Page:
negative transference

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neg·a·tive trans·fer·ence

transference characterized by predominantly hostile feelings on the part of the patient toward the analyst.
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Negative transference apparently assumes many forms.
A third concern for the use of male therapists when treating women for chemical dependency is related to possible negative transference that could occur between the female client(s) and the male counselor (Threadcraft & Wilcoxon, 1993).
Reich's main contributions include an emphasis on negative transference, the substitution of treatment of neurotic character attitudes for treatment of symptoms, and, above all, his discovery of the "muscular armor," the way in which repressed emotions are anchored in chronic muscular rigidities.
This is the negative transference at work in the reproduction of cultural and literary practice.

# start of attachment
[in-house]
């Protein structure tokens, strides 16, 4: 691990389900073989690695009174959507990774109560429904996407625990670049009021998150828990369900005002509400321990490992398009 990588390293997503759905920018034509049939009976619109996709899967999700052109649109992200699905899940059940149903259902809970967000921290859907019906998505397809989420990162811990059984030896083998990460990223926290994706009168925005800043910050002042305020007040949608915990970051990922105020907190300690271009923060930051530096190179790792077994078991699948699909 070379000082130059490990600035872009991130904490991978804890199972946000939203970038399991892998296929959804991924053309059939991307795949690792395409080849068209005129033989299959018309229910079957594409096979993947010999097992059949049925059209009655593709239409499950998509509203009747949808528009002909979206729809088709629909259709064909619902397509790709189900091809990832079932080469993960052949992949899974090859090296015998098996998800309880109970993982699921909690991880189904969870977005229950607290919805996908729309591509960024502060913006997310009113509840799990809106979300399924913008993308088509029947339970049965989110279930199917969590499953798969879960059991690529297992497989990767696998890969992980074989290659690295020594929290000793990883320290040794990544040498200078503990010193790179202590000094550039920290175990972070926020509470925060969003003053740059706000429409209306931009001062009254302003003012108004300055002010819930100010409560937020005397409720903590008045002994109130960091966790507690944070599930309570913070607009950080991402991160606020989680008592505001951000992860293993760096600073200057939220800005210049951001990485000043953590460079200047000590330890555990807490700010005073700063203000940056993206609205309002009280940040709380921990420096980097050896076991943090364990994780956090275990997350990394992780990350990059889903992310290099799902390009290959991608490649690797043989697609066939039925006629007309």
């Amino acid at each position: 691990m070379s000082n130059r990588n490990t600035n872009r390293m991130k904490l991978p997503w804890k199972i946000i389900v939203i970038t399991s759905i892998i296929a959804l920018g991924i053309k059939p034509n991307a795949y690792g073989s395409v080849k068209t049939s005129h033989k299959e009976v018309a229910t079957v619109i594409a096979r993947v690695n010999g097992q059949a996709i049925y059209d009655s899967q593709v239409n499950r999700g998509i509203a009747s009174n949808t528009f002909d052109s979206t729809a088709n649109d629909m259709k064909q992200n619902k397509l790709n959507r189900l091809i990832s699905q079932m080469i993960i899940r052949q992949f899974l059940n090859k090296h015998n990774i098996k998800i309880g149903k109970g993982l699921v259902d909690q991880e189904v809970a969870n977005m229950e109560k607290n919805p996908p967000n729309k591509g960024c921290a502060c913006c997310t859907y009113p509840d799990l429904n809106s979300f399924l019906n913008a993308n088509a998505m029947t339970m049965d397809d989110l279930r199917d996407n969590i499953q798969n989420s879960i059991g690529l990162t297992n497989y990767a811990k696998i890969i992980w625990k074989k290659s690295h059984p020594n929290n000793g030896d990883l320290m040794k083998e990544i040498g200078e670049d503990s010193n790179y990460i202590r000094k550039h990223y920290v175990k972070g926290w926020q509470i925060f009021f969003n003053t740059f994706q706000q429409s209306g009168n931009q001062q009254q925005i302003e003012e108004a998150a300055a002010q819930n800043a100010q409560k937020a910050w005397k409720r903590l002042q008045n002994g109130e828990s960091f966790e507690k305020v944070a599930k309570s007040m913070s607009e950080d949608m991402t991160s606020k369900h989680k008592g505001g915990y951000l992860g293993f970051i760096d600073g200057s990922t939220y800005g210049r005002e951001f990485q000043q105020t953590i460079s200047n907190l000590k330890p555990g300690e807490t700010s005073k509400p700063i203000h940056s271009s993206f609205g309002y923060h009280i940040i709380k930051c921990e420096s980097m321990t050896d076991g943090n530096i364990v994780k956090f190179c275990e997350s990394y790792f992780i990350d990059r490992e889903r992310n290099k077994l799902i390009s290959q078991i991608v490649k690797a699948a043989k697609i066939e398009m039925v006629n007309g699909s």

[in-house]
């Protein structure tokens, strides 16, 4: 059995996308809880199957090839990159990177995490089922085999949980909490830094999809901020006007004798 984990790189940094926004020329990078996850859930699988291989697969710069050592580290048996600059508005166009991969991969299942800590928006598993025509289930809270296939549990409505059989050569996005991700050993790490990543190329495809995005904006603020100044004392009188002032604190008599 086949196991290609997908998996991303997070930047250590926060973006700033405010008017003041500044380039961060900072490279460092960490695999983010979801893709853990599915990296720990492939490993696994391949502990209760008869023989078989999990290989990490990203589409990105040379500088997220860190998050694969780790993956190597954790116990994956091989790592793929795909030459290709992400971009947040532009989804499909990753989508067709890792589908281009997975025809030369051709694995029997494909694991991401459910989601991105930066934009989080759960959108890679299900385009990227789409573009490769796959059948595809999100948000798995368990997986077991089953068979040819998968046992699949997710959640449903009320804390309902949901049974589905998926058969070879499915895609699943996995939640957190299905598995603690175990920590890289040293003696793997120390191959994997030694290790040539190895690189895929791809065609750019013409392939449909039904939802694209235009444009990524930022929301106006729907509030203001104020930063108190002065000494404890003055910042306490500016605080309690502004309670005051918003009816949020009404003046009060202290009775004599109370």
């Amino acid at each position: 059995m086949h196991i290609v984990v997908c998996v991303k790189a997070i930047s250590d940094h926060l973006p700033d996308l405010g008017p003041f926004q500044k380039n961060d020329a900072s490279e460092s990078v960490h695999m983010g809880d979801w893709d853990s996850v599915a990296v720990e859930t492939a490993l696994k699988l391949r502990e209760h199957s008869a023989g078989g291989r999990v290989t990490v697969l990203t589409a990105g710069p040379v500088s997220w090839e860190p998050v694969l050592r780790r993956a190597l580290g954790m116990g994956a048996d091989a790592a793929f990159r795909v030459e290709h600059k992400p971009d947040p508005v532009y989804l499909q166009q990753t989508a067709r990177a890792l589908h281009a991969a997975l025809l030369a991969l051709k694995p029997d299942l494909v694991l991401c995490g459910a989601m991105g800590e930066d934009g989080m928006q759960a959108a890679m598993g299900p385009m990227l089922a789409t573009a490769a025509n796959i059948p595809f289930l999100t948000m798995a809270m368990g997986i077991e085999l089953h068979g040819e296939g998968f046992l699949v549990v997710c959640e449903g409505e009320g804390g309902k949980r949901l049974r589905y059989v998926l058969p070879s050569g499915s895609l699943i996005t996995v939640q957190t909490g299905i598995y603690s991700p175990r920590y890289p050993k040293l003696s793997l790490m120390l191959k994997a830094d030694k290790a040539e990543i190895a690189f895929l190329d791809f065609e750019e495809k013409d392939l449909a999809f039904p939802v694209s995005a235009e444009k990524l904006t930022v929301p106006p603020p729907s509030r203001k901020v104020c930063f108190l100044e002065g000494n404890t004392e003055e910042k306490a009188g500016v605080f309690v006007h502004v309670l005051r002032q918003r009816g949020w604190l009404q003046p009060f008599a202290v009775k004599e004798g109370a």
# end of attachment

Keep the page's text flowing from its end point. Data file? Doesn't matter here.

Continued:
One of the most often encountered ingredients of a malpractice lawsuit is negative transference toward the defendant psychiatrist and/or negative counter-transference by the psychiatrist toward the plaintiff.
It is almost always because a negative transference has developed and has not been brought out into the open.
Waiting for the negative transference to resolve on its own usually is not a good strategy.
The therapists' avoidance of ruptures and immediate healing of them--by offering extra sessions, phone contact, and other concrete help to the patient--might have reflected either an unconscious desire to avoid the patient's negative transference or an unconscious awareness of the patient's fragility and volatility Dr.